Ancient royalty draped themselves in rich purples, the rarest
color dyed for the crowned ones. Greek in origin, Stephanie embodies
nobility with its length, meaning, and sound: Stefanos, Stefani, Stefania.
Stephanie de Beauharnais wore velvet violets in 1814, waving
to patrons with a flourish. I strive to wear this name on
poised shoulders like a duchess, but the seams do not hold.
Noelle is spelled pompously, like the French who say my first name
in a smooth tongue. Emilie, after a grandmother, means
to excel in whatever one does, though I stumble over my
name quite often. Noelle and Emilie sit like freight
cars between the engine and the caboose, adding nothing but an extra
gesture my mother wished would bring me elegance.
Seaneta is found across the ocean as Sennrecht,
strangers asking for the pronunciation and are met with a shrug. Funny
is hidden within my name, the reminder that I am not that graceful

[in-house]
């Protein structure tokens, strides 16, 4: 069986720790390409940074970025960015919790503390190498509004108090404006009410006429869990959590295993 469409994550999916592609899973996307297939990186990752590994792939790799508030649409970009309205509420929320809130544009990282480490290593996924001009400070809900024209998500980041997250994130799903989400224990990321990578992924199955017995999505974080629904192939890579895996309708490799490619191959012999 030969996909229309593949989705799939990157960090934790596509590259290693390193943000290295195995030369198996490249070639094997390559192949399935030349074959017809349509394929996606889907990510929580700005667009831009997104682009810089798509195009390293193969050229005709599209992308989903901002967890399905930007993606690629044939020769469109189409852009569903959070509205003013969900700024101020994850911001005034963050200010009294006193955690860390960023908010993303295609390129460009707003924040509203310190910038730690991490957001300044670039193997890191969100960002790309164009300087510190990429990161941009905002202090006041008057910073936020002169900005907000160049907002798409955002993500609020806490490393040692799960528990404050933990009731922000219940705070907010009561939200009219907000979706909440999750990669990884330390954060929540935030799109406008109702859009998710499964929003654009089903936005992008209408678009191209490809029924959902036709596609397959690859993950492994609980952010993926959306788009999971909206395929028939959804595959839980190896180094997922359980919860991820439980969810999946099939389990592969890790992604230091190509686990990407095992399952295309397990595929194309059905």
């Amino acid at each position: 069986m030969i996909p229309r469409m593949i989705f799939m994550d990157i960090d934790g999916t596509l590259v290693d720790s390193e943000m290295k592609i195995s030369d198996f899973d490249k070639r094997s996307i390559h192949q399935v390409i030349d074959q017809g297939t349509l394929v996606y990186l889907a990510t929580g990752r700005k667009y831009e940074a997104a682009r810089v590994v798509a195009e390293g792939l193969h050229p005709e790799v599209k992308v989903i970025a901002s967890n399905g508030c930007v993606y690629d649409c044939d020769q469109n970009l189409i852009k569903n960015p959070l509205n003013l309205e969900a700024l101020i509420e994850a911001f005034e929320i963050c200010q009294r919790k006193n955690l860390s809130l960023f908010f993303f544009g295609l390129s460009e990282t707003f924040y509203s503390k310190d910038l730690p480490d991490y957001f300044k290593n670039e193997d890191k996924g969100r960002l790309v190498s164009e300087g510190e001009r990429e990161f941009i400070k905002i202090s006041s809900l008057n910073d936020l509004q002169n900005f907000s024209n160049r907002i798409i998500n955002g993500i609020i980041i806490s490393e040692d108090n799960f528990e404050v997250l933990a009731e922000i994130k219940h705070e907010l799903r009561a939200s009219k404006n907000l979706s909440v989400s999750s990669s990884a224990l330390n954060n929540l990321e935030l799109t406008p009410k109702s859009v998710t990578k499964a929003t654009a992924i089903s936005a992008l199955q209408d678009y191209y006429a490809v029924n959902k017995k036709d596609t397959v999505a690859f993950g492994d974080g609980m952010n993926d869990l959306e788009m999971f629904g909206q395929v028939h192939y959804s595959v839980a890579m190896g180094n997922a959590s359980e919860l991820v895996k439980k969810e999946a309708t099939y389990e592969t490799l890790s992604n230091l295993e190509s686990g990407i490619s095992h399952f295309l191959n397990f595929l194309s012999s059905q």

duchess, but clownish. Seaneta is stolen from distant languages,
Americanized; its meaning a placeholder until I become a Mrs.
My mother insisted on others using the entirety of my name, but she
confided to an older me that she “always felt bad with it being so long.”
My name is not elegant, it’s not classy or refined like those histories told her.
It is the scientific name for graceless.
My initials, SNES, sounding like a rejected sidekick of the ThunderCats.
I do not give a duchess’ name its traditional
value, but I do wear it like an ostrich-feathered hat,
as a new trend is set.